• Emily

The Anxious Agenda

Colored pens, white boards and journals from Marshalls. These are a few of my favorite organizational thiiiiiings! Thanks to Rodgers and Hammerstein for creating a catchy song that always gets stuck in my head. And thanks to my therapist for helping me finally get organized this week!

It’s only January, but 2020 has already put a lot on my plate. On top of working part time and going to school full time, I’ve been hired as a social media intern by my university. I’m so incredibly grateful for these opportunities, but this means it’s time to make a set schedule. Easy, right? I said yes, but my anxiety said, “Um, no. What if I get too busy? What if I fall behind? What if things don’t get done? What if I fail? What if…?”

Basically, I have always stayed away from making a schedule. I could not stand the possibility of letting myself or others down. I’ve bought one too many planners that are empty and stored away from thinking that year was my year. Trust me when I say, this year is different. It’s time for this part of my life to change, and it starts with me.

Here are some ways that I have challenged my anxiety and made scheduling fun:

Number one: Get creative!

I always have an itching to get creative. By integrating creativity into my scheduling it gave me incentive to put more time into it. As pictured, I decided to make my monthly dry-erase calendar a weekly calendar. I also decided to use purple and orange for my times and activities, but whatever feels appealing to your eye is the best. That way you’re more apt to look at it. Don’t want to use a dry erase board? Journals, planners, and even phone notifications can be useful too! It’s all up to what is most enjoyable and easiest for you.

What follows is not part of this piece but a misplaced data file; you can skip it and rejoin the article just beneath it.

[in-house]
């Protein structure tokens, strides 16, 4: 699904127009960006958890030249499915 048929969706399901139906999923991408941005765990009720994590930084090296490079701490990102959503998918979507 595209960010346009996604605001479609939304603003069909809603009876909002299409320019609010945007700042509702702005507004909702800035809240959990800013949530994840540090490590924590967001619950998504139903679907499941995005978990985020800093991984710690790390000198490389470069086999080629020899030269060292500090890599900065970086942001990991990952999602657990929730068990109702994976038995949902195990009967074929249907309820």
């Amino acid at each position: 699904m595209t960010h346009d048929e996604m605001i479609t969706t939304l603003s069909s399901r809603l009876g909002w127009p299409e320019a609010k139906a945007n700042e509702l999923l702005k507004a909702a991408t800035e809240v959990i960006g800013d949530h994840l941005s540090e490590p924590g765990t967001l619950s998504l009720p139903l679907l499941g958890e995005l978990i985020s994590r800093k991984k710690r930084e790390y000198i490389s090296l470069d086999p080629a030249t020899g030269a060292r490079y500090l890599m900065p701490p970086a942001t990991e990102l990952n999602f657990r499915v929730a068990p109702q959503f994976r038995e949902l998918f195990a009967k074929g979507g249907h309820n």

Number two: Write down basic needs!

I never really thought about scheduling a time for eating or sleep. I figured I just did it when I did it. But if you have jam-packed days like me, it’s extremely important to prioritize both. Write down when to wake up/go to sleep, when to eat breakfast (lunch and dinner), and don’t forget to integrate exercise! I do a simple sun salutation every morning and I’ve noticed a difference in my motivation.

Number three: Journal!

Grab those colored pens (or whatever kind of writing device you prefer) and get journaling! Write about your day and reflect on it. What worked? What didn’t work? What’s something maybe you want to add or prioritize? Write it all out and talk about it with someone. Outside input is beneficial for you to have different perspective and can give relief to organizational uncertainty.

While schedules do help us to stay on a steady track, they are ALWAYS subject to change. Life happens and it can ultimately be out of our control. No one will be mad, and things can always be moved around. Deep inhale, slow exhale and know that it will all be okay.

I hope this helped anyone who has schedule anxiety or even has general anxiety about change. It can be really hard, but the hardest step is always the first one. I am far from perfect when it comes to keeping a schedule, but I’m excited to make the change this year. Let me know if you have any other helpful tips in the comments!

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